N.C. Vet School Recruiting Dogs with SARDS

The North Carolina State University College of Veterinary is recruiting dogs with Sudden Acquired Retinal Degeneration Syndrome for a new study focusing on the disease.

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The North Carolina State University College of Veterinary Medicine has begun enrolling dogs for a study on Sudden Acquired Retinal Degeneration Syndrome (SARDS), an ocular disease that damages the rods and cones within the retina of an affected dog’s eye. The retina then degenerates and the result is complete blindness, as visual input no longer is transported to the brain via the optic nerve, according to the college.

Freya Mowat, BVSc, Ph.D., Dipl. ECVO, an assistant professor of ophthalmology at the vet college, has set out to find out why this happens and how to prevent it in her study, “Defining the effect of immune-mediated damage to the pineal gland in the etiopathogenesis of Sudden Acquired Retinal Degeneration Syndrome in dogs.” The two-year research study is funded by a $30,000 grant from the American College of Veterinary Ophthalmologists Vision for Animals Foundation.

“Veterinarians have diagnosed Sudden Acquired Retinal Degeneration Syndrome for more than three decades but we still don’t understand it well enough to try to develop effective treatments,” Dr. Mowat said. “Several theories have been advanced but without definitive results. How can we treat SARDS if we don’t understand what causes it?”

Mowat wants to investigate the possible role the dog’s immune system and hormones play in the disease. Her thinking, according to the college, is that the dog’s immune system attacks its own body tissue — the eye and parts of the brain that control hormone release. The study seeks to better understand the underlying mechanisms of the ocular disease by examining the presence of self-antibodies to the pineal gland and its function in animals with SARDS.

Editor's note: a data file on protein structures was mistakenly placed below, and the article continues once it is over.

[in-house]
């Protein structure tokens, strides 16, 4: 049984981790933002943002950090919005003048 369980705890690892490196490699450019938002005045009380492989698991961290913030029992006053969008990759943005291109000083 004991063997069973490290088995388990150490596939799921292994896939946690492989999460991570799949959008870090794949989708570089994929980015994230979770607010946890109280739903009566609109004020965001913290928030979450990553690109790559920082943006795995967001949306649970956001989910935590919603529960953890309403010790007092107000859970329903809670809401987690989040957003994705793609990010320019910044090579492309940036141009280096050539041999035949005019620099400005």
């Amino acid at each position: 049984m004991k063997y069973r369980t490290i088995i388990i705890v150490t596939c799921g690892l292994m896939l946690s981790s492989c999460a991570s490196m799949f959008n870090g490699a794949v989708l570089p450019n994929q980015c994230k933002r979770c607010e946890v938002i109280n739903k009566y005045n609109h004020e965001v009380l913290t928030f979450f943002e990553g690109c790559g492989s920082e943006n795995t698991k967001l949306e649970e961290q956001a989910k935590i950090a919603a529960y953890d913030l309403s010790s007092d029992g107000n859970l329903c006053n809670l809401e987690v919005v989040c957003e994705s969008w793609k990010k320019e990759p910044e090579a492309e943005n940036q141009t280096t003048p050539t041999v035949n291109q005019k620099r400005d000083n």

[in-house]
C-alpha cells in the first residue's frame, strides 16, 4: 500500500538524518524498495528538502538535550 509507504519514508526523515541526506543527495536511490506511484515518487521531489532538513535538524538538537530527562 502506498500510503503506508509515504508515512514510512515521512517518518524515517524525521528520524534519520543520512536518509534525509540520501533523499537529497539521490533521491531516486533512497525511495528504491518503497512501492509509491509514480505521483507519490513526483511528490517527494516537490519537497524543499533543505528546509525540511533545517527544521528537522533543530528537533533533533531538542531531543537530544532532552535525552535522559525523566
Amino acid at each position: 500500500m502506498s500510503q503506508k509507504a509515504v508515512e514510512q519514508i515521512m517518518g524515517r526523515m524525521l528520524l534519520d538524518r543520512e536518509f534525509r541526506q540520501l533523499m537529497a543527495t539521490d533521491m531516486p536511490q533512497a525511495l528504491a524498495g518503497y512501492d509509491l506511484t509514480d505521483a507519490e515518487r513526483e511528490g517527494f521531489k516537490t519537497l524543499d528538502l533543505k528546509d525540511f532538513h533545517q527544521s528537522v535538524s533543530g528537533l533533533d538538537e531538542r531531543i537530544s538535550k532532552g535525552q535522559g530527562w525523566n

“We plan to look for signs of autoimmunity in the blood, and connect that with blood levels of melatonin — a hormone made in the brain,” Mowat said. “If melatonin levels are low in dogs with the disease, we could develop tools to more quickly diagnose the condition so patients that still have some vision can begin treatment at an earlier stage. And knowing the immune system is involved in SARDS will focus our efforts on finding a way of changing the immune system to control the attack, perhaps leading to the development of an effective treatment.”

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Mowat and her team will recruit and compare dogs with SARDS to dogs with two similar diseases — progressive retinal atrophy, which is a slowly developing inherited form of blindness, and the endocrine disease Cushing’s disease or pituitary-dependent hyperadrenocorticism, whose sufferers do not routinely experience visual dysfunction, the college noted.

A pilot treatment trial may run concurrently for SARDS patients.

Enrollment for the study will conclude Oct. 31, 2017.

For details, visit the website.

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